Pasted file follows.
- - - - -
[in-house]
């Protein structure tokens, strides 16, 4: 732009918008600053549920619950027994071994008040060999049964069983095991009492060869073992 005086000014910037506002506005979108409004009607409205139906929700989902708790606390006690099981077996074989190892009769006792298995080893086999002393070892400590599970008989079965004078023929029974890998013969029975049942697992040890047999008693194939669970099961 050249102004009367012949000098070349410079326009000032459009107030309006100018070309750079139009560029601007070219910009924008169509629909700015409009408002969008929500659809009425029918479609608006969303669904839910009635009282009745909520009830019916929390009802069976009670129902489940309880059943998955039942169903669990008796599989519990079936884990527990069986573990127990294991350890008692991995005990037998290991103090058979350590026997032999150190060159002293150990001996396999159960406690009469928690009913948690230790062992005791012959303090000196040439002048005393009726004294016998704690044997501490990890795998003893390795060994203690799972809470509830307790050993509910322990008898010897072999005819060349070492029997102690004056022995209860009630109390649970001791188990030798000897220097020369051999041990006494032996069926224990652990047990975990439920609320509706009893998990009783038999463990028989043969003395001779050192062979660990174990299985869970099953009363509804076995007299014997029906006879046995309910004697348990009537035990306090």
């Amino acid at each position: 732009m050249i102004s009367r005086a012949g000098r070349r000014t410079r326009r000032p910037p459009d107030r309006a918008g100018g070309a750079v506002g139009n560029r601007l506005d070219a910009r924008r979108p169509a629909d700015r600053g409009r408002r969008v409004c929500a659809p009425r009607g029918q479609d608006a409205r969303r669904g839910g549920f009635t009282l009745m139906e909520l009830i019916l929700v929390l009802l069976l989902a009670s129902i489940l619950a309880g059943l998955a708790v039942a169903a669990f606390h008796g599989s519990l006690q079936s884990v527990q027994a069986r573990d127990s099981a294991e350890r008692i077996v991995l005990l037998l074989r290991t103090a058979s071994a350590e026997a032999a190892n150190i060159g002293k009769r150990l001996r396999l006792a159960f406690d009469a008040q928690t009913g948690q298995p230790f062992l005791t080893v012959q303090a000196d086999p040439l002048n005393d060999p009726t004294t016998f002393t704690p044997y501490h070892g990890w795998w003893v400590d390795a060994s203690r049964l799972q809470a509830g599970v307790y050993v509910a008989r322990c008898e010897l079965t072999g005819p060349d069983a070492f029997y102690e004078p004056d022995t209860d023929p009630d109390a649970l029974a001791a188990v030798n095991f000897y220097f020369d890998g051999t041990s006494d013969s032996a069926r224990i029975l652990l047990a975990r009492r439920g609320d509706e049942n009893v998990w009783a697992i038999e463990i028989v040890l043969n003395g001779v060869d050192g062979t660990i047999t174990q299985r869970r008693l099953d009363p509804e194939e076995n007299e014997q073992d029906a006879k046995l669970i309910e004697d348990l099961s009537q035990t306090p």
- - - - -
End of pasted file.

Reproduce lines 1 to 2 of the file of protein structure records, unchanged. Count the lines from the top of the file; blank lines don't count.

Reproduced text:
[in-house]
């Protein structure tokens, strides 16, 4: 732009918008600053549920619950027994071994008040060999049964069983095991009492060869073992 005086000014910037506002506005979108409004009607409205139906929700989902708790606390006690099981077996074989190892009769006792298995080893086999002393070892400590599970008989079965004078023929029974890998013969029975049942697992040890047999008693194939669970099961 050249102004009367012949000098070349410079326009000032459009107030309006100018070309750079139009560029601007070219910009924008169509629909700015409009408002969008929500659809009425029918479609608006969303669904839910009635009282009745909520009830019916929390009802069976009670129902489940309880059943998955039942169903669990008796599989519990079936884990527990069986573990127990294991350890008692991995005990037998290991103090058979350590026997032999150190060159002293150990001996396999159960406690009469928690009913948690230790062992005791012959303090000196040439002048005393009726004294016998704690044997501490990890795998003893390795060994203690799972809470509830307790050993509910322990008898010897072999005819060349070492029997102690004056022995209860009630109390649970001791188990030798000897220097020369051999041990006494032996069926224990652990047990975990439920609320509706009893998990009783038999463990028989043969003395001779050192062979660990174990299985869970099953009363509804076995007299014997029906006879046995309910004697348990009537035990306090």